By Corrina Anderson, Account Director
I’ll admit it. I’m an infographic addict. Ever since Al Gore rolled them out all colourful and dynamic in his environmental documentary An Inconvenient Truth, I’ve been hooked. But maybe I already had a problem.
Since childhood, news programs have been using them to visually demonstrate complex concepts, somewhat dry statistics or stories that they just didn’t have the moving footage to complement. The biggest benefit for both the time poor programmer and the impatient viewer is that a good infographic is quick to digest, memorable and easy on the eye.
The print and online worlds are catching on. Where words once ruled supreme, videos and images now win our attention. Truth be known, they always have. On social media platforms, photos and images are the most shared media types – you only have to look at the booming popularity of sites like Instagram and Pinterest to see this trend working its incredible magic. Video is catching up!
In a recent blog by social media expert Jeff Bullas, he argues that long form communication has lost its value and ‘snack-size’ communication is the way of the future. He has a point. Micro-blogging site Twitter is a phenomenon that is changing the way information is shared and news is broken (in 140 characters or less). The most popular YouTube videos have gone from being 2-3 minutes in duration down to 30 seconds and mainstream news media have pretty much abandoned long-form journalism (and soon in the case of The Sydney Morning Herald, its broadsheet layout). Bullas says:
“Our attention spans seem to be following the developmental path of micro-processors. Smaller and faster. It’s all about getting your message out quickly with no repetition or redundancy before your viewer clicks away.”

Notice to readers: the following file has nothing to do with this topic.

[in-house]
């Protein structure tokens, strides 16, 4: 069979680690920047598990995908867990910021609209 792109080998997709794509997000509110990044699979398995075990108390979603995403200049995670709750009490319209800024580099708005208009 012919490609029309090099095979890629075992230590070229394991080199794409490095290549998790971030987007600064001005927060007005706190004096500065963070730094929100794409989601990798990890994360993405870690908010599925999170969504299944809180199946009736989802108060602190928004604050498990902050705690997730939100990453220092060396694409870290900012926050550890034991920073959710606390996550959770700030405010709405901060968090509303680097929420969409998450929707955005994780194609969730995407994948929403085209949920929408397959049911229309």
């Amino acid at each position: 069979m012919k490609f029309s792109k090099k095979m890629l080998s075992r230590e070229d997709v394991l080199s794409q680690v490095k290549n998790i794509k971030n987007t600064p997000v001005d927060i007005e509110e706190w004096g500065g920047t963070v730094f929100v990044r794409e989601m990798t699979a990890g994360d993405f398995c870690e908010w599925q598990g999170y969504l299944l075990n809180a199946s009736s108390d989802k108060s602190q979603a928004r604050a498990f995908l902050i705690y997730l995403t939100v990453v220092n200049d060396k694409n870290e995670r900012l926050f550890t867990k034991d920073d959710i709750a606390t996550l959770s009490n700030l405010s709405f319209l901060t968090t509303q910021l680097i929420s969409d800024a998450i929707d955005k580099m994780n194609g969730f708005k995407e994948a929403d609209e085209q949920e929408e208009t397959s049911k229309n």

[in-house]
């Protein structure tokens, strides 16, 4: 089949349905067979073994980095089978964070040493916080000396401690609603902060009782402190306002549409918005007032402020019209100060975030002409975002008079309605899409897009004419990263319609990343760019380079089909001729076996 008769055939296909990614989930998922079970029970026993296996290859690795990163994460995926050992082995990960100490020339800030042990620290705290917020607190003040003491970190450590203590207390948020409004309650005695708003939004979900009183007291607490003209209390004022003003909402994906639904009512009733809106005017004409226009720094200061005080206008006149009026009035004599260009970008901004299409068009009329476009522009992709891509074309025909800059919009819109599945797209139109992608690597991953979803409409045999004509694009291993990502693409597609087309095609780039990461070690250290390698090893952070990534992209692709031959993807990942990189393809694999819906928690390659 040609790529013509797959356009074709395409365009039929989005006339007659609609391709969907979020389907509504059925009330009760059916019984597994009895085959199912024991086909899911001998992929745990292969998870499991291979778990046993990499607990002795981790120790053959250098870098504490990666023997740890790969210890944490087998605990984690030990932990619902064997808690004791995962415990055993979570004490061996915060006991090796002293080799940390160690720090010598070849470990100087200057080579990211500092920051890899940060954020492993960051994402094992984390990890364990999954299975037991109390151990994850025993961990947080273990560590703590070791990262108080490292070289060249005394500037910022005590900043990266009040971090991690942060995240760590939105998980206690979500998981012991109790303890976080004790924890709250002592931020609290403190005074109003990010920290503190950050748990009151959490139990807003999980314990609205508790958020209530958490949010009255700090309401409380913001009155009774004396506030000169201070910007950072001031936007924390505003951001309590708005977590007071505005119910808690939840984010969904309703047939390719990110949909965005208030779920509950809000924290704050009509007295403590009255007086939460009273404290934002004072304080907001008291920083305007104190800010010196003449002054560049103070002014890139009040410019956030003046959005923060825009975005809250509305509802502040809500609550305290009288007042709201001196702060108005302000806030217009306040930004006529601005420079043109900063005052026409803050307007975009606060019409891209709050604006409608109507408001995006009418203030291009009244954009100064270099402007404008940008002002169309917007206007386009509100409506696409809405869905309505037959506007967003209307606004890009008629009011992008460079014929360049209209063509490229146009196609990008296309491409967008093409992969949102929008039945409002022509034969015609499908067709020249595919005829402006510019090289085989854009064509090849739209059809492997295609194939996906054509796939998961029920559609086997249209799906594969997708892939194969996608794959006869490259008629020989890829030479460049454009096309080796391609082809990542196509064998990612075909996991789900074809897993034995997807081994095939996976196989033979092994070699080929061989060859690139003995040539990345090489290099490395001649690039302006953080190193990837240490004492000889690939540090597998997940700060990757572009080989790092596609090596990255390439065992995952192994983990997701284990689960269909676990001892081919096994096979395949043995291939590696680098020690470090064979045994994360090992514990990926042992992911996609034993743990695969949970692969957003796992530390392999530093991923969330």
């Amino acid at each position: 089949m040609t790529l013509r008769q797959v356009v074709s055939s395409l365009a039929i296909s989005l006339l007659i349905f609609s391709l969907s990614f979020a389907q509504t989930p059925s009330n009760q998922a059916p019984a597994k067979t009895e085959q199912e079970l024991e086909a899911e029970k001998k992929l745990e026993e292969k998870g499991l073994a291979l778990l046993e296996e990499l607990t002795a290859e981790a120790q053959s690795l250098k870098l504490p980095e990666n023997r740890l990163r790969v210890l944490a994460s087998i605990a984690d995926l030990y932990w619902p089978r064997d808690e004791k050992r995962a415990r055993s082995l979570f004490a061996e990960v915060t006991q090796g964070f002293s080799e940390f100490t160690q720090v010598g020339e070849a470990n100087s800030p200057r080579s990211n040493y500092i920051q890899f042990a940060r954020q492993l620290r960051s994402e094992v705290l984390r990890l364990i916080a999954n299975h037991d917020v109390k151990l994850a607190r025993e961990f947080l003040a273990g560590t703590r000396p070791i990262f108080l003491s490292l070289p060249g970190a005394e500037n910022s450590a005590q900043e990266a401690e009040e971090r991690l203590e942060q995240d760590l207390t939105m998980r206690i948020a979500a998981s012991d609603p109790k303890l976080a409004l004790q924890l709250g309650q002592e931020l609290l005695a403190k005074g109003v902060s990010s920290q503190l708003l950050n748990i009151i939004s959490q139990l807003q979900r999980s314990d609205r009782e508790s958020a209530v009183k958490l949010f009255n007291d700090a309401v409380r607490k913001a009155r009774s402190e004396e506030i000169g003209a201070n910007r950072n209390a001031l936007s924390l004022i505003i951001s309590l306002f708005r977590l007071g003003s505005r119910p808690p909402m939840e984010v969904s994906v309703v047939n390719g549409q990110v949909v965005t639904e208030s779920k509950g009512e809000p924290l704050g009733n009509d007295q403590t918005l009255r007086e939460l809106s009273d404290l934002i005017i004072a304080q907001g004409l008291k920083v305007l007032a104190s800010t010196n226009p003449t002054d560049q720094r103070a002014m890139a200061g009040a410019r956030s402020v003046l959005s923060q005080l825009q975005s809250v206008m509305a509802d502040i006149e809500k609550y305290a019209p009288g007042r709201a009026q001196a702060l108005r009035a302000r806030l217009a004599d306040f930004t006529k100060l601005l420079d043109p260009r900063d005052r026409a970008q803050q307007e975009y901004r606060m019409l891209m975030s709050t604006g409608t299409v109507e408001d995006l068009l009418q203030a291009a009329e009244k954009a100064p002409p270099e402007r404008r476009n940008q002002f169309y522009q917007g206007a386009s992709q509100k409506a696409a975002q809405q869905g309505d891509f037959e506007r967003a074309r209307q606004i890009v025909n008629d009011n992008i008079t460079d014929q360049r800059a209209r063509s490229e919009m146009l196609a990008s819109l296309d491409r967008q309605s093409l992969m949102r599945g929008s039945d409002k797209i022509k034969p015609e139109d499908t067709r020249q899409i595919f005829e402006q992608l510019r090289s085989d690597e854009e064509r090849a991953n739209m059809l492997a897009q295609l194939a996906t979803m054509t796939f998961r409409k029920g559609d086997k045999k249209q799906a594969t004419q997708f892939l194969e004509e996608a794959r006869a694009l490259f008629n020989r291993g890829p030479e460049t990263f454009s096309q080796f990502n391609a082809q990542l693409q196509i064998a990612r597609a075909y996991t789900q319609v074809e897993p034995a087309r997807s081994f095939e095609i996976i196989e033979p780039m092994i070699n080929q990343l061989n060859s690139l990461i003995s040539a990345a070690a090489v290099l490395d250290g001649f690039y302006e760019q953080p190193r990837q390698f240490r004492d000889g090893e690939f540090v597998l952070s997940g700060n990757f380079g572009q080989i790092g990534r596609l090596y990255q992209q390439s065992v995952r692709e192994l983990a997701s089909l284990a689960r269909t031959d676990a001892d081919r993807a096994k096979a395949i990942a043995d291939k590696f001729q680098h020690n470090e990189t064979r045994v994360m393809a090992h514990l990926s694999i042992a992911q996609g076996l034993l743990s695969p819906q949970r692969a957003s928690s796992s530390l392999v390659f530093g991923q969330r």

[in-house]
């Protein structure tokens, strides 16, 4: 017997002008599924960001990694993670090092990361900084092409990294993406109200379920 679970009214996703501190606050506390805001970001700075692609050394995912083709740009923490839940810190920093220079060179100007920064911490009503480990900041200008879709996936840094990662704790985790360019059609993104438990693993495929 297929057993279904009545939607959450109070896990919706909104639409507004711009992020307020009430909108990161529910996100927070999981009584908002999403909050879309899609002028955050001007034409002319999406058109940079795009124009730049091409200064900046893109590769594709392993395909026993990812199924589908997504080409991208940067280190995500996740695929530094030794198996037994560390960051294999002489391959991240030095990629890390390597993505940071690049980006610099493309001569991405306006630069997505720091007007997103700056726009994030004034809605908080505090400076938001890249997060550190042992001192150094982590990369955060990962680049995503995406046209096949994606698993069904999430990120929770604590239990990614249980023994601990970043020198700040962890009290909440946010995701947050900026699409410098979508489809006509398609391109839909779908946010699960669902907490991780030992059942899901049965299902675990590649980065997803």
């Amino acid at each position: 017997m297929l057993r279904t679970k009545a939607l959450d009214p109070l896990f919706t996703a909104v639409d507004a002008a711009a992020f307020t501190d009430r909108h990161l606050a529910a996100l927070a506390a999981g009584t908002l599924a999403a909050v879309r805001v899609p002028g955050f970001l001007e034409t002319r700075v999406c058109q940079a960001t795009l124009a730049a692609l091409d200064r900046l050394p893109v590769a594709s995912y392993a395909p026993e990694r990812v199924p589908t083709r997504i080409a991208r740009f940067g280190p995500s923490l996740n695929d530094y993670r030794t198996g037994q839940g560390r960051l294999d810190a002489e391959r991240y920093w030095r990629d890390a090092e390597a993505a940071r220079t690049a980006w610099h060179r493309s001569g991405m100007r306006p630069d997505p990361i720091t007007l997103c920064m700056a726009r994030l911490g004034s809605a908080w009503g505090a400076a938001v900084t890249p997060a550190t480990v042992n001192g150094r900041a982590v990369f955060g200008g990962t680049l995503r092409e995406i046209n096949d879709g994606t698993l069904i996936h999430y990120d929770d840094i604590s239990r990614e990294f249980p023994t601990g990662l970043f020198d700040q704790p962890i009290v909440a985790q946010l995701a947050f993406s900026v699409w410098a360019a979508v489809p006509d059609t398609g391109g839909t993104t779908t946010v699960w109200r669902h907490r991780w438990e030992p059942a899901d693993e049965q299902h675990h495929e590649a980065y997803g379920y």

So why do I share my thoughts about infographics with you today? Because more brands should be leveraging their power. They are the perfect add-on to a research-based campaign and useful for educating your market. Not only can they be used to visually communicate data and demonstrate thought leadership, people love sharing them – which is good for your brand awareness and SEO. Just check out the huge collection on Pinterest! Think of it as a piece of marketing collateral that if clever, interesting and creative (can’t stress these three enough), may travel all on its own around the world wide interwebs. Just give it a little push to start, and the journey begins.
Here are a few tips to get you ‘graphing’:
– map out what you want to communicate
– like any campaign, narrow in on your target market
– engage a professional graphic designer (uncreative kids, do not try this at home)
– embed your infographic in your own blog posts
– make it easy for others to include your infographic on their websites and blogs by providing an embed code
– post them to share-friendly social media platforms such as Facebook and Pinterest
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